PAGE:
Oil prices steadied Friday as Federal Reserve chair nominee Yellen's optimistic remarks countered rising U.S. supplies.
Yellen testified in her confirmation hearing Thursday that the central bank needs to do more to bolster the economic recovery. Traders welcomed Yellen's testimony as a positive sign that the central bank is not in a hurry to trim its asset purchases.
The upbeat sentiment over a continuation of the easy money policy offset concerns over rising U.S. stockpiles.
The Energy Information Administration, the Energy Department's statistical arm, said in a report on Wednesday that U.S. crude stockpiles added 2.6 million barrels to 388.1 million barrels for the week ended Nov. 2, beating market expectation of a 1.8 million barrels rise.
On the economic front, manufacturing activity in the New York region fell to minus 2.2 in November, its first negative reading since May, according to a survey released Friday by the Federal Reserve Bank of New York.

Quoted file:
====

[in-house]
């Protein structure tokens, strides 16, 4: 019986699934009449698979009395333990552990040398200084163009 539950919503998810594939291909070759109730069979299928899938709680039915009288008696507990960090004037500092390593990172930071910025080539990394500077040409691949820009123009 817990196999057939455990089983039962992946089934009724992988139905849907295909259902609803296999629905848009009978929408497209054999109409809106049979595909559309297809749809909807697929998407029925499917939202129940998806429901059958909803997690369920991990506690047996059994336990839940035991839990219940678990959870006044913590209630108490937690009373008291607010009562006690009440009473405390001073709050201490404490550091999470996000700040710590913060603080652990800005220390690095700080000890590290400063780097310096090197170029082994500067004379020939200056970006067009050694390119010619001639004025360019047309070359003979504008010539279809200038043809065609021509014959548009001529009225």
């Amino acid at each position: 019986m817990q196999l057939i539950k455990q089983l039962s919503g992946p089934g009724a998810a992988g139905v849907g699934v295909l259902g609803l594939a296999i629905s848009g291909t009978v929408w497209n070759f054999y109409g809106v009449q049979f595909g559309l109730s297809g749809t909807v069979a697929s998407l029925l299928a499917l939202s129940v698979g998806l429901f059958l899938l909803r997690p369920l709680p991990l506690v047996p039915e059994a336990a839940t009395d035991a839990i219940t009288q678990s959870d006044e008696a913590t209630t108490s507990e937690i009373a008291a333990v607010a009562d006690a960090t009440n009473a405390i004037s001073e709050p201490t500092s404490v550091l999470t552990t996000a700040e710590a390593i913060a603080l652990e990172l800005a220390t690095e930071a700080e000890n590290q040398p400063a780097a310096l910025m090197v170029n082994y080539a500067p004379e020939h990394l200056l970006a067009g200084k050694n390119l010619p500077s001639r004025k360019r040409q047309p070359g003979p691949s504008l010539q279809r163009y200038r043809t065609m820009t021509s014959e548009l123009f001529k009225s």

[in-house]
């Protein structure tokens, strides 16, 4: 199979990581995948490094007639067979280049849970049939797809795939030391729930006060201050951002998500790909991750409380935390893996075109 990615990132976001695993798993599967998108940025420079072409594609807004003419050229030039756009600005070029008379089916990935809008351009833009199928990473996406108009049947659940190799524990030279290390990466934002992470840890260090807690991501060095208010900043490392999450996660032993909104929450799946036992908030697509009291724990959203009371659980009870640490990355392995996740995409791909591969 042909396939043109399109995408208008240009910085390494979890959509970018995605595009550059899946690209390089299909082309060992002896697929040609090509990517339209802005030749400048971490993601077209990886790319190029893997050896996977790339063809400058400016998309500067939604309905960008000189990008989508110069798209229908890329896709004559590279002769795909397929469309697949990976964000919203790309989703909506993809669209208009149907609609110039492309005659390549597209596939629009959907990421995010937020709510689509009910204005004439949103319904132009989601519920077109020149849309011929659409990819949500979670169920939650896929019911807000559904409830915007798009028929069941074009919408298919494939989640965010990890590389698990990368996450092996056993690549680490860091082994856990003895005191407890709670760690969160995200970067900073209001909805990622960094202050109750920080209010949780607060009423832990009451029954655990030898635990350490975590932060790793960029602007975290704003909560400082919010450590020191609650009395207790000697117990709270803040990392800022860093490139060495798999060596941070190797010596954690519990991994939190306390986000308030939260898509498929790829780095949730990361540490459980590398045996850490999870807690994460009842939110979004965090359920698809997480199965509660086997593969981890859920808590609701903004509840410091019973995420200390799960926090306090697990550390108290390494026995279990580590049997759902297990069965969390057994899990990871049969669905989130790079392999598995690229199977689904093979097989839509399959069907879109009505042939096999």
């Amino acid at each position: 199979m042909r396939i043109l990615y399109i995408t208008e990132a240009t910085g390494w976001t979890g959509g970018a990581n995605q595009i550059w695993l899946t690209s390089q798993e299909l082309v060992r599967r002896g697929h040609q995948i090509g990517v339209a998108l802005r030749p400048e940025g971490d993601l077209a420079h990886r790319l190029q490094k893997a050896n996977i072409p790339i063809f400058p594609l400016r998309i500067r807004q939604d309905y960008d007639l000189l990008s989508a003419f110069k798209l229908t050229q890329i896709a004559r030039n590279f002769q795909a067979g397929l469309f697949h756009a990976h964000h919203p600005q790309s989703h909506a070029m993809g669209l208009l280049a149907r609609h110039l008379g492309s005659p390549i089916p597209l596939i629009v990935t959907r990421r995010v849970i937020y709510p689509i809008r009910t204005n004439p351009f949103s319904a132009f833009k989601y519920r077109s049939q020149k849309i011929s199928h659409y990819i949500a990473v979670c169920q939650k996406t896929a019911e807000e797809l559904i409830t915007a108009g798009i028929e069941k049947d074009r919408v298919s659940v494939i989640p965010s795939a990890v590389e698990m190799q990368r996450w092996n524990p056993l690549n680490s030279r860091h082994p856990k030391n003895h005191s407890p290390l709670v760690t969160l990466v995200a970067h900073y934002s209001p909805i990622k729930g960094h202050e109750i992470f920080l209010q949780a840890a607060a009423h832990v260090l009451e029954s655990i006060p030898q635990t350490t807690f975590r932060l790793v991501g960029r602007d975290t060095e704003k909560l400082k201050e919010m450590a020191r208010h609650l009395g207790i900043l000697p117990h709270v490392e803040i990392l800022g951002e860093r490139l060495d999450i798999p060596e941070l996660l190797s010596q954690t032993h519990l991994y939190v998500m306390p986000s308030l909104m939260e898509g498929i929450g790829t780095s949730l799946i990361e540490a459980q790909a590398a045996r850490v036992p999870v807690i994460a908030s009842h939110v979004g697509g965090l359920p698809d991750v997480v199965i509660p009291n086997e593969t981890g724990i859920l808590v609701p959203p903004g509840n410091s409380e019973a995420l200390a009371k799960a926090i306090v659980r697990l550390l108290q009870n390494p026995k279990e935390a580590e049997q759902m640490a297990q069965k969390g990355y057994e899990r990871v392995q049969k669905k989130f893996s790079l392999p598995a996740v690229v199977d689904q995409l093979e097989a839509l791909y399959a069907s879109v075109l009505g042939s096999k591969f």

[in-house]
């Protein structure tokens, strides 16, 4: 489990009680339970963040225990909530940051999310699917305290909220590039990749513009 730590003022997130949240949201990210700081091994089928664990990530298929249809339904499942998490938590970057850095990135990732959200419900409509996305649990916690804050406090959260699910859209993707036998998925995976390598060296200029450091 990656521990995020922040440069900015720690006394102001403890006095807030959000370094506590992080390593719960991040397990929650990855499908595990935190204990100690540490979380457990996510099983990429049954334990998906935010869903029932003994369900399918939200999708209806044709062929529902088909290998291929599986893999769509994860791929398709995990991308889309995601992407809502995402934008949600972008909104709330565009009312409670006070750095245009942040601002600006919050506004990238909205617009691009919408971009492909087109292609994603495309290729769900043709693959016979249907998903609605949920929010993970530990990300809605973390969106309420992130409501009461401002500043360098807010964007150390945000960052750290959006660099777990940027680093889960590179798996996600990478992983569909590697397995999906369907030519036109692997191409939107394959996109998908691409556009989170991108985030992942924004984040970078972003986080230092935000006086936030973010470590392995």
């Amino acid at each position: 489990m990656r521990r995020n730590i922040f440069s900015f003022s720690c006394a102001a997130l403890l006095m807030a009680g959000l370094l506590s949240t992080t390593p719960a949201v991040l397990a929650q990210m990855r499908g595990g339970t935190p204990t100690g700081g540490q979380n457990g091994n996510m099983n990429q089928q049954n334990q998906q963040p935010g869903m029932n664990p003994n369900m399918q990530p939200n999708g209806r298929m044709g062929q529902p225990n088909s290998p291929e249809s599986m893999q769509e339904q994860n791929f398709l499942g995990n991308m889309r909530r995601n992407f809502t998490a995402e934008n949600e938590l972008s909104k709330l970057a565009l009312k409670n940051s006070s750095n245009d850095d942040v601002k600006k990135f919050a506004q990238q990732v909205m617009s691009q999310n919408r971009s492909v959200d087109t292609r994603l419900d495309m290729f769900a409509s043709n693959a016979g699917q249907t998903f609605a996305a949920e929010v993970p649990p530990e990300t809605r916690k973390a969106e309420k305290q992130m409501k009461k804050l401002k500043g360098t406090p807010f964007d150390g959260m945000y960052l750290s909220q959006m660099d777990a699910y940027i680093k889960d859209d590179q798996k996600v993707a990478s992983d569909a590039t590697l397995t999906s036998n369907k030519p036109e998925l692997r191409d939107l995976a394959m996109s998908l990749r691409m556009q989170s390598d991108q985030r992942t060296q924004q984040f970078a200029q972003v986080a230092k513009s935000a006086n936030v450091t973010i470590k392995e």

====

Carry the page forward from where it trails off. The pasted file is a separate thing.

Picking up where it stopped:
U.S. import and export prices both declined in October, the Labor Department reported. Data showed import prices declined 0.7 percent in October led by lower fuel prices, while export prices fell 0.5 percent.
Light, sweet crude for December delivery gained 8 cents to settle at 93.84 U.S. dollars a barrel on the New York Mercantile Exchange, while Brent crude for January delivery climbed 22 cents to close at 108.54 dollars a barrel.